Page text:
To determine which phosphoinositide was involved in the stabilization of IH, we systematically tested the effects of different PIPs on IH. As shown in Figure 3(A), only PI(3,4)P2 significantly increased IH stability, while PI, PI(3)P, PI(4,5)P2 and PI(3,4,5)P3 had no significant beneficial effect. Next, we tested whether PIPs could act from the extracellular side of the plasma membrane by including PIPs into the pipette solution. As shown in Figure 3(B), PI(3,4)P2 significantly decreased IH stability when applied to the pipette side of the patch (τ=3.6±1.0 min, n=8, P<0.05), an effect opposite to the one observed for bath application, whereas pipette application of PI(3)P only slightly decreased IH stability. Cytosolic application of both PI(3)P and PI(3,4)P2 was significantly better than extracellular application in promoting IH stability, but the effect was highly significant for PI(3,4)P2 and marginal for PI(3)P (P<0.0001 and P<0.05 respectively, Figure 3B). These results indicate that PI(3,4)P2 is only effective when added from the cytosolic side, and has deleterious effects on IH stability when added to the extracellular side.

Effects of phosphoinositides on the stability of IH

Figure 3
Effects of phosphoinositides on the stability of IH

Recordings were performed as in Figure 2, and current traces fitted with a single exponential decay function. (A) Effects of different phosphoinositides on the time constant of IH decay. The bath solution contained 5 mM ATP and 50 μM GTP[S] (‘GTPγS’) (control, n=17) supplemented with 25 μM of each different PIP [n=8, 8, 17, 7 and 10 for PI, PI(3)P, PI(3,4)P2, PI(4,5)P2 and PI(3,4,5)P3 respectively; *P<0.05 versus ATP+GTP[S]]. (B) Effects of cytosolic (bath) and extracellular (pipette) application of PIPs on IH decay. The bath solution contained 5 mM ATP and 50 μM GTP[S] in all cases [n=17, 8, 8 and 6 for bath and pipette application of 25 μM PI(4,5)P2 and PI(3)P respectively; *P<0.05 and **P<0.002 for cytosolic versus extracellular application]. (C) Effects of addition of mixtures of PIPs, arachidonic acid (AA) and of the oxidase substrate NADPH on IH decay. The bath solution contained 5 mM ATP, 50 μM GTP[S], and either 12.5 μM (for PIPs mixtures) or 25 μM PI(3,4)P2 (control, n=17) supplemented with 12.5 μM PI(3)P (n=16), 12.5 μM PI(4,5)P2 (n=7), 100 nM arachidonic acid (n=9) or 0.8 mM NADPH and 10 μM DPI (n=8). None of these agents further stabilized IH, while the addition of PI(3)P to the pipette solution accelerated IH decay (n=6, *P<0.05 versus control).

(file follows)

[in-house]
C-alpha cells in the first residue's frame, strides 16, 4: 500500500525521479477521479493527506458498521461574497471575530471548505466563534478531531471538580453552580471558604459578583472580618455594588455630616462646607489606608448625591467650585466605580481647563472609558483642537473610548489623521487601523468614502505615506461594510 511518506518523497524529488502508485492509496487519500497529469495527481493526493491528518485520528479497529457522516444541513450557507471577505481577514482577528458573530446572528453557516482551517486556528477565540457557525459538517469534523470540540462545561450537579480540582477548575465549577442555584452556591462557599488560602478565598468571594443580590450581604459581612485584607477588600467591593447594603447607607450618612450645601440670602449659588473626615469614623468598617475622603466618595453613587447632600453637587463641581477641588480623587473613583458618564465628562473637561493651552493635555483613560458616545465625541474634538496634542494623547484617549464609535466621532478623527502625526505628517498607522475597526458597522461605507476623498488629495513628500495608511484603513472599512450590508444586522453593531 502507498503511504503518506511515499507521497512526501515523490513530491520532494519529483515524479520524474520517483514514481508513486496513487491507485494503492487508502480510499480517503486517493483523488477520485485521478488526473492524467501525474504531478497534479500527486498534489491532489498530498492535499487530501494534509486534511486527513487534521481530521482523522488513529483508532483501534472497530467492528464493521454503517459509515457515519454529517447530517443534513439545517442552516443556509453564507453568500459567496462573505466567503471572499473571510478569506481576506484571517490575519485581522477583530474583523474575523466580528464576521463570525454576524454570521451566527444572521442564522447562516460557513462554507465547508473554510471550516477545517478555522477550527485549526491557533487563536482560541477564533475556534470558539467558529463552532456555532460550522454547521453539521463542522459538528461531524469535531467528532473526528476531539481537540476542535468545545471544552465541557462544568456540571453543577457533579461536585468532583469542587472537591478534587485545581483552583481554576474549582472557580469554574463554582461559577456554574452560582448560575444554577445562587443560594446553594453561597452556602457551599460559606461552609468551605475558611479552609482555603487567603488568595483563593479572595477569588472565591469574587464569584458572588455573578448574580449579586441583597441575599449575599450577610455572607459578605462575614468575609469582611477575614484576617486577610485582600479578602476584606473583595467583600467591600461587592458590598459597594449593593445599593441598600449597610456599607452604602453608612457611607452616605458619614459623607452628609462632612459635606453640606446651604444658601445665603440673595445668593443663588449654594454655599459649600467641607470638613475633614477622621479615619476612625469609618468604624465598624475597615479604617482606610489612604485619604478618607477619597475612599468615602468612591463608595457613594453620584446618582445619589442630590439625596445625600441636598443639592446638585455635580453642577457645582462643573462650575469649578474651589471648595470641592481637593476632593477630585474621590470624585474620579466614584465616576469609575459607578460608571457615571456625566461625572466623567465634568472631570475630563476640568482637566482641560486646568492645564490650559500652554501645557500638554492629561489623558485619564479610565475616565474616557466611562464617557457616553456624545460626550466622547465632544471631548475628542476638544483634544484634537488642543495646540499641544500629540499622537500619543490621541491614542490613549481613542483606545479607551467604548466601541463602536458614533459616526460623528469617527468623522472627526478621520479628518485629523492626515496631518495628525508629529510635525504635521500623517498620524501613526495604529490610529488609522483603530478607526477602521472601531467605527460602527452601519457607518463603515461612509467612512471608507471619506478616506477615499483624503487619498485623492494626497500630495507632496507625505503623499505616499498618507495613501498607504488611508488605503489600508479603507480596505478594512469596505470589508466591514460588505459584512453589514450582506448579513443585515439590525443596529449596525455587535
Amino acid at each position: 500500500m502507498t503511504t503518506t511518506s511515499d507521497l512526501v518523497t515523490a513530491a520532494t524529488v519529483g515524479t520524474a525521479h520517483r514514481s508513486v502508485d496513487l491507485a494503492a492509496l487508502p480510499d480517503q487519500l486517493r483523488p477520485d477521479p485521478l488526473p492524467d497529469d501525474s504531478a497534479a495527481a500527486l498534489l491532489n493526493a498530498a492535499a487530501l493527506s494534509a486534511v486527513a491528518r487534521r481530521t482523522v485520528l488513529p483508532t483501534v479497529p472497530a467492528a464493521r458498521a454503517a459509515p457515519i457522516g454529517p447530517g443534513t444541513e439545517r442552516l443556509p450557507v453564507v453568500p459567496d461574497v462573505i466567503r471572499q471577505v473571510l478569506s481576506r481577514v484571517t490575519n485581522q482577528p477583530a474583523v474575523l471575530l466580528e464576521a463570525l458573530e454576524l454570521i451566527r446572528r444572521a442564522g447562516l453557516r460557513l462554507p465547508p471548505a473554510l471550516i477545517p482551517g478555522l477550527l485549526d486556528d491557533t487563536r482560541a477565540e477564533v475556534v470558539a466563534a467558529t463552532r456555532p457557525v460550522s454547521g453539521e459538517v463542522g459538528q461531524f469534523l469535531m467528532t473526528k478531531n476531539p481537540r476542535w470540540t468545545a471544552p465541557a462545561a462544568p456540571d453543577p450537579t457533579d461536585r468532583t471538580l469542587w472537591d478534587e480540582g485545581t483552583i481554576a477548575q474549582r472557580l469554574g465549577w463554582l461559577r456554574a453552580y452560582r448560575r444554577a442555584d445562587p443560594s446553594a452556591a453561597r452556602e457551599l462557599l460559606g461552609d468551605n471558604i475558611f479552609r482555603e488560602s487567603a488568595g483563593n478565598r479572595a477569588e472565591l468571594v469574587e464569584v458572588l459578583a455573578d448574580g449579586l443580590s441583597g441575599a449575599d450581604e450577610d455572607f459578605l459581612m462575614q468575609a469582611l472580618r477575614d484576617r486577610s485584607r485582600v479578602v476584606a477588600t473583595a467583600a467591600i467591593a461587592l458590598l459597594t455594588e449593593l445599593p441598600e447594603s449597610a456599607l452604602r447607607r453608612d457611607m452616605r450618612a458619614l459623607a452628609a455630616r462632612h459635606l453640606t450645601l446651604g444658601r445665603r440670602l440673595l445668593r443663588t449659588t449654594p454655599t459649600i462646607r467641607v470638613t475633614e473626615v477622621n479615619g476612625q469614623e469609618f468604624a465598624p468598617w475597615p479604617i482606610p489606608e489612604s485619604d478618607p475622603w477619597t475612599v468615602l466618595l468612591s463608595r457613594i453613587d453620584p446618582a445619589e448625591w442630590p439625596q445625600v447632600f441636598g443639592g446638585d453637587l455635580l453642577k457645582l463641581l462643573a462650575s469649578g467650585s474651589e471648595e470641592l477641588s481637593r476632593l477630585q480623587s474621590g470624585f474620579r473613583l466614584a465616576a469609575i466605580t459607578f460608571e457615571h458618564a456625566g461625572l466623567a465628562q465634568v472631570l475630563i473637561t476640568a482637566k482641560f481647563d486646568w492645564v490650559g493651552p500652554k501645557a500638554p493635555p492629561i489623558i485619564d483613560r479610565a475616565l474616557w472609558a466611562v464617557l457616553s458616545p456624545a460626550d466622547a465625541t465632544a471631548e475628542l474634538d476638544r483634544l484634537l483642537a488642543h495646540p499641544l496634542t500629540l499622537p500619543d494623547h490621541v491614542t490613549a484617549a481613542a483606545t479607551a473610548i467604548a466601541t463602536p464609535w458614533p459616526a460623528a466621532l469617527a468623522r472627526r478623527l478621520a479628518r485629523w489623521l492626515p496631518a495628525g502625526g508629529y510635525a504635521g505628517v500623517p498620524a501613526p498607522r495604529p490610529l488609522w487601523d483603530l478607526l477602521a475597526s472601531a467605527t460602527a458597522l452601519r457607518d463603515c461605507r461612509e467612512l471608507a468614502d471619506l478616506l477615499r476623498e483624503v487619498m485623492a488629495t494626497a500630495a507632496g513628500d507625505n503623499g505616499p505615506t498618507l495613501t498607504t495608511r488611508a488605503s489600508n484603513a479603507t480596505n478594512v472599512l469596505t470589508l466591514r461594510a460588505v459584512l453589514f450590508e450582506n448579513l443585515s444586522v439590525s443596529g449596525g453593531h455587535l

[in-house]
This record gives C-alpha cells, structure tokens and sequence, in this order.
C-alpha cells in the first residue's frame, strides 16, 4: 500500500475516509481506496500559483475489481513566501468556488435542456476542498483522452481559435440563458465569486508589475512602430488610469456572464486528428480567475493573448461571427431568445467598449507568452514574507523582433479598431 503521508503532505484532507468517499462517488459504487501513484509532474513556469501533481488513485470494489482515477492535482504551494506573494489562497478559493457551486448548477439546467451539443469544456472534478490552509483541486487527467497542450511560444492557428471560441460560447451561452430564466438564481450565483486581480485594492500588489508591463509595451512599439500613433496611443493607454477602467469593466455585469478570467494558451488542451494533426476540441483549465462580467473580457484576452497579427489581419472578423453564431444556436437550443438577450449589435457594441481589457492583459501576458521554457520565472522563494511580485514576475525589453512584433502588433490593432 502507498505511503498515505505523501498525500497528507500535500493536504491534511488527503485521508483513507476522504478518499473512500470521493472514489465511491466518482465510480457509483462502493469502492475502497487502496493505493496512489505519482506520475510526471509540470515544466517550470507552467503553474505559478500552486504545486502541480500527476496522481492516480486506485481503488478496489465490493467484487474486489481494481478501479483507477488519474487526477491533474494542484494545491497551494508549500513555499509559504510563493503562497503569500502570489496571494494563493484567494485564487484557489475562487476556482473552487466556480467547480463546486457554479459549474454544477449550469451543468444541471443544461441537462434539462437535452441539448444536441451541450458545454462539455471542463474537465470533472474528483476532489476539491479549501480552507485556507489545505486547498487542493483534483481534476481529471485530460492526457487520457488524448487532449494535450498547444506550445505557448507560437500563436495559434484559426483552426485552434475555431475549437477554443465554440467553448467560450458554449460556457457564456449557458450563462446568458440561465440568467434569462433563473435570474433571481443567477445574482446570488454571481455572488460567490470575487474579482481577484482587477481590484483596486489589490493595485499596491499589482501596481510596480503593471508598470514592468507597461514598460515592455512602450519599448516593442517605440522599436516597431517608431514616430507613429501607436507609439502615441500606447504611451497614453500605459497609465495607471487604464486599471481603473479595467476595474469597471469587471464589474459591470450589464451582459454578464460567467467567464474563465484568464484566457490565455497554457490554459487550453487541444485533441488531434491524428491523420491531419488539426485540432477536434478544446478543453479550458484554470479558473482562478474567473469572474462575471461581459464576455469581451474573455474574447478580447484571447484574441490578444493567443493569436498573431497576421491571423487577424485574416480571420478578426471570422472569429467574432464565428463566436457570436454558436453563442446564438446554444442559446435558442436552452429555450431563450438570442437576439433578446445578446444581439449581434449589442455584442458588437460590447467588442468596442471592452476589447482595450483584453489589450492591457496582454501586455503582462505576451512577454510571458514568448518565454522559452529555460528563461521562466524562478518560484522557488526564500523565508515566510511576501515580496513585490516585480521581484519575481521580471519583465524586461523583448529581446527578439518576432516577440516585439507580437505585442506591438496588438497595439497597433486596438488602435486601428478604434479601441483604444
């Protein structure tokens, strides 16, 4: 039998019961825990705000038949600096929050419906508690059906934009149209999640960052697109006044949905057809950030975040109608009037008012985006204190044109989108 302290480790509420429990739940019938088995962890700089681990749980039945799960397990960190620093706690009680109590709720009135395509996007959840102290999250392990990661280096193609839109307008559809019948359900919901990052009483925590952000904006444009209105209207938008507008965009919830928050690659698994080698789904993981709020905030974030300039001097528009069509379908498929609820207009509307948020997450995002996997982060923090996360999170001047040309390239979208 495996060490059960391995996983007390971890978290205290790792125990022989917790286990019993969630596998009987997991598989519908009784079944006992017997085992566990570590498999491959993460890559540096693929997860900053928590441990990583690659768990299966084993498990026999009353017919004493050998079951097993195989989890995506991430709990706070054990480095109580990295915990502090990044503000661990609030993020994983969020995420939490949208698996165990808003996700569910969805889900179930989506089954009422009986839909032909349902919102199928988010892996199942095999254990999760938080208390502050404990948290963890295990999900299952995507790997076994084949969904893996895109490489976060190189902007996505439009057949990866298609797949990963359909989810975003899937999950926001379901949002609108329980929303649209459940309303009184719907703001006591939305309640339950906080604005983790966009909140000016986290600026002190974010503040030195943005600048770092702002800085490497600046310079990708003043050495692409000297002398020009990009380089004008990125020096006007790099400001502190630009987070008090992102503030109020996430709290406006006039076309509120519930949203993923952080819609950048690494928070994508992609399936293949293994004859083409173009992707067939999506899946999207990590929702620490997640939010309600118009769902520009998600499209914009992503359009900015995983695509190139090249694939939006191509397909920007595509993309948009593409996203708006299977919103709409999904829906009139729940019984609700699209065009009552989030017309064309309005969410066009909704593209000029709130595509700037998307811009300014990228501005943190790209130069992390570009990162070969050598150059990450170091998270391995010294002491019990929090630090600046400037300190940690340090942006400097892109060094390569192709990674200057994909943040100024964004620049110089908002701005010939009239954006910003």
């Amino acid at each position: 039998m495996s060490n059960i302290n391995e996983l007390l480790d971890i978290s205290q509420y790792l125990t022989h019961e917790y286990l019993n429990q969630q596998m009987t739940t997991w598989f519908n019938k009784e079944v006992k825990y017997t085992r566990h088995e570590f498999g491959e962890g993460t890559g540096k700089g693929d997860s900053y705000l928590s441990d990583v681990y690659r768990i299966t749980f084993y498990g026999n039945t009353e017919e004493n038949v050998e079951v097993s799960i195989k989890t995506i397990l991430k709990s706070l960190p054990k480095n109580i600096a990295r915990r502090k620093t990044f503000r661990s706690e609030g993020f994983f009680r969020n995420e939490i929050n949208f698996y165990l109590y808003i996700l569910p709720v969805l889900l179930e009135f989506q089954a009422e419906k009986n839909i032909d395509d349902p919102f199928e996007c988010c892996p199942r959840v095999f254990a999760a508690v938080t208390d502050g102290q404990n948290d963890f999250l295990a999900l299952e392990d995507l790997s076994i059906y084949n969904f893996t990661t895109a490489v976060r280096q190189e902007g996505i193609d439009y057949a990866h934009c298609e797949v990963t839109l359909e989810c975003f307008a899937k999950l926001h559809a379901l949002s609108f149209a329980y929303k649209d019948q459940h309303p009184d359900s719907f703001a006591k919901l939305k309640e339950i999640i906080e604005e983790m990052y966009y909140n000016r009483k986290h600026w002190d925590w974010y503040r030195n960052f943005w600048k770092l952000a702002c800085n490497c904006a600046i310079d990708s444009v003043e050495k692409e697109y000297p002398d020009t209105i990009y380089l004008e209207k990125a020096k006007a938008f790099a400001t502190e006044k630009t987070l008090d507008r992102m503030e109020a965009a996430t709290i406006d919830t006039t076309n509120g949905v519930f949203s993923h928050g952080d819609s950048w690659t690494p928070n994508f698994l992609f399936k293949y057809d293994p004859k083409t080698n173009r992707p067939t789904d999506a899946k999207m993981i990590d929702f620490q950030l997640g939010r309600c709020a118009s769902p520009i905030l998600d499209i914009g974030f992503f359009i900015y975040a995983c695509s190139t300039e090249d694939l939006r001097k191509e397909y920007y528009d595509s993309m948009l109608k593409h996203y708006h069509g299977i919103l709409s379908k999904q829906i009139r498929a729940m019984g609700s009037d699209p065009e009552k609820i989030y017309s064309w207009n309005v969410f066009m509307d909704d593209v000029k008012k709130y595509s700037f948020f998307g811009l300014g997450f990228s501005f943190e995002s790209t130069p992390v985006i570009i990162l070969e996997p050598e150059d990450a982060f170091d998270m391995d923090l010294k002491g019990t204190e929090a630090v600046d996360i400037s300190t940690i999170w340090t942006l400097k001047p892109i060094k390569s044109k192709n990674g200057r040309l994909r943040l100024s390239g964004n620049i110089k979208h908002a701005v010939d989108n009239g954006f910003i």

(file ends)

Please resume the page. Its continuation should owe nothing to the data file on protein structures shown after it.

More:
Figure 3
Effects of phosphoinositides on the stability of IH

Recordings were performed as in Figure 2, and current traces fitted with a single exponential decay function. (A) Effects of different phosphoinositides on the time constant of IH decay. The bath solution contained 5 mM ATP and 50 μM GTP[S] (‘GTPγS’) (control, n=17) supplemented with 25 μM of each different PIP [n=8, 8, 17, 7 and 10 for PI, PI(3)P, PI(3,4)P2, PI(4,5)P2 and PI(3,4,5)P3 respectively; *P<0.05 versus ATP+GTP[S]]. (B) Effects of cytosolic (bath) and extracellular (pipette) application of PIPs on IH decay. The bath solution contained 5 mM ATP and 50 μM GTP[S] in all cases [n=17, 8, 8 and 6 for bath and pipette application of 25 μM PI(4,5)P2 and PI(3)P respectively; *P<0.05 and **P<0.002 for cytosolic versus extracellular application]. (C) Effects of addition of mixtures of PIPs, arachidonic acid (AA) and of the oxidase substrate NADPH on IH decay. The bath solution contained 5 mM ATP, 50 μM GTP[S], and either 12.5 μM (for PIPs mixtures) or 25 μM PI(3,4)P2 (control, n=17) supplemented with 12.5 μM PI(3)P (n=16), 12.5 μM PI(4,5)P2 (n=7), 100 nM arachidonic acid (n=9) or 0.8 mM NADPH and 10 μM DPI (n=8). None of these agents further stabilized IH, while the addition of PI(3)P to the pipette solution accelerated IH decay (n=6, *P<0.05 versus control).

Because IH still declined more rapidly than Ie even in the presence of PI(3,4)P2, we tested whether IH could be further stabilized by supplementing the bath solution with mixtures of different PIPs at a 1:1 ratio and a final concentration of 25 μM. As shown in Figure 3(C), addition of either PI(3)P or PI(4,5)P2 (12.5 μM each) to a bath solution containing ATP, GTP[S] and PI(3,4)P2 (12.5 μM) did not further increase IH stability, while addition of PI(3)P (25 μM) to the pipette side of the patch significantly decreased IH stability (τ=9.7±5.4 min, n=6, P<0.05, Figure 3C). Furthermore, neither arachidonic acid nor the oxidase substrate NADPH, agents known to modulate the oxidase-associated H+ channel [22,28], had any effect on IH stability when added to the bath solution (Figure 3C). Thus, the combination of ATP, GTP[S] and PI(3,4)P2 was optimal in stabilizing IH.

Role of GTP and ATP hydrolysis on the stability of proton currents